Math 3210 - 2 Foundations of Analysis I Jan. 17, 2019
Credit Hours: Four
Meeting Time: MTWF, 10:45 - 11:35 AM in LCB 121 (JWB 333 on T).
Homepage: http://www.math.utah.edu/~treiberg/M3210A.html
Instructor: Prof. A. Treibergs, JWB 224, 581 - 8350.
Office Hours: MWF 12:45 - 1:45 (tent.) & by appt.
E-mail: treiberg@math.utah.edu
Prerequisites: "C" or better in ((MATH 2210 OR MATH 1260 OR MATH 1280
OR MATH 1321 OR MATH 3140) AND (MATH 2200 OR MATH 2270
OR MATH 2250)).
Text: Joseph L. Taylor, Foundations of Analysis, American
Mathematical Society, Providence 2012.
ISBN 978-0-8218-8984-8
Course Description:
Logic, methods of proof and mathematical argument in
mathematical analysis. Rigorous reconsideration of the
real-number system, infinite series and of continuity,
differentiation and integration for functions of one
variable. The emphasis is on improving the student’s
ability to understand and explain concepts in a logical
and complete manner.
Topics: The theory of one variable calculus and the essentials
of the professional mathematician: logic, proof and the
writing of a mathematical argument. We will cover most
or all of the following chapters
Chapter 0 - Review Sets, Logic, Quantifiers, Functions. (2 Lectures)
Chapter 1 - The Real Numbers (10 Lectures)
Chapter 2 - Sequences (9 Lectures)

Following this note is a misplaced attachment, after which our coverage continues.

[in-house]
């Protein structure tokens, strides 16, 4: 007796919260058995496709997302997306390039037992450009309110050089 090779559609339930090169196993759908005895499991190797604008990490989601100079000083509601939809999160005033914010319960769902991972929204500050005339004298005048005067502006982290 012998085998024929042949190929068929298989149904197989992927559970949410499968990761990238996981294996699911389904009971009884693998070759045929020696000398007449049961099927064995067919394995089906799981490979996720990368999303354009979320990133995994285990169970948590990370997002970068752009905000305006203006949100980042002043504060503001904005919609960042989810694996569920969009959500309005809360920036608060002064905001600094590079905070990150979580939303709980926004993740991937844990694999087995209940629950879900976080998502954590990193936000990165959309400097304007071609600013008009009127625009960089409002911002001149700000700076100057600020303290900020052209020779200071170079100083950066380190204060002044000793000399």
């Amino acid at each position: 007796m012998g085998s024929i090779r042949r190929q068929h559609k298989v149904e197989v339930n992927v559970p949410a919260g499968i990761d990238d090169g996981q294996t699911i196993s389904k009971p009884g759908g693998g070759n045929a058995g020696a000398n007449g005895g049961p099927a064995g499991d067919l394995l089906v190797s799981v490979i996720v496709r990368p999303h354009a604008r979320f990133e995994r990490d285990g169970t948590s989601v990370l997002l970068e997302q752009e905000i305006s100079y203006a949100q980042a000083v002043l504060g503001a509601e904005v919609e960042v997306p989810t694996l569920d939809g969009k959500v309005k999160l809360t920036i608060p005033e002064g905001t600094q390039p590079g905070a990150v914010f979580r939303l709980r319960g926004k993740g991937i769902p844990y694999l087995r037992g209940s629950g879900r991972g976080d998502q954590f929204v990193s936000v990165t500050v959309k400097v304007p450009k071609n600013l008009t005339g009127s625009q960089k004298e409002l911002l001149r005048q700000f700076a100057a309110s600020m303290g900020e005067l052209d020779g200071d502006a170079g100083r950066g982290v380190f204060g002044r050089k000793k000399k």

Chapter 3 - Continuous Functions (9 Lectures)
Chapter 4 - The Derivative (8 Lectures)
Chapter 5 - The Integral (6 Lectures)
Chapter 6 - Infinite Series (6 Lectures)
Expected Learning Outcomes:
Upon successful completion of Math 3210 - Foundations of
Analysis I, students will be able to: Describe the real
line as a complete, ordered field; Determine the basic
topological properties of subsets of the real numbers; Use
the definitions of convergence to approximate by
sequences, series, and functions; Determine the
continuity, differentiability, and integrability of
functions defined on subsets of the real line; Apply the
Mean Value Theorem and the Fundamental Theorem of Calculus
to problems in the context of real analysis, and
master definitions and produce rigorous proofs of
results that arise in the context of real analysis, write
solutions to problems and proofs of theorems that meet
rigorous standards based on content, organization and
coherence, argument and support, and style and mechanics.
Teaching and Learning Methods:
Material will be presented in lectures and read from the
text and other sources. Students will solidify their
learning by solving problems assigned weekly. Students
will ask questions and present solutions in regular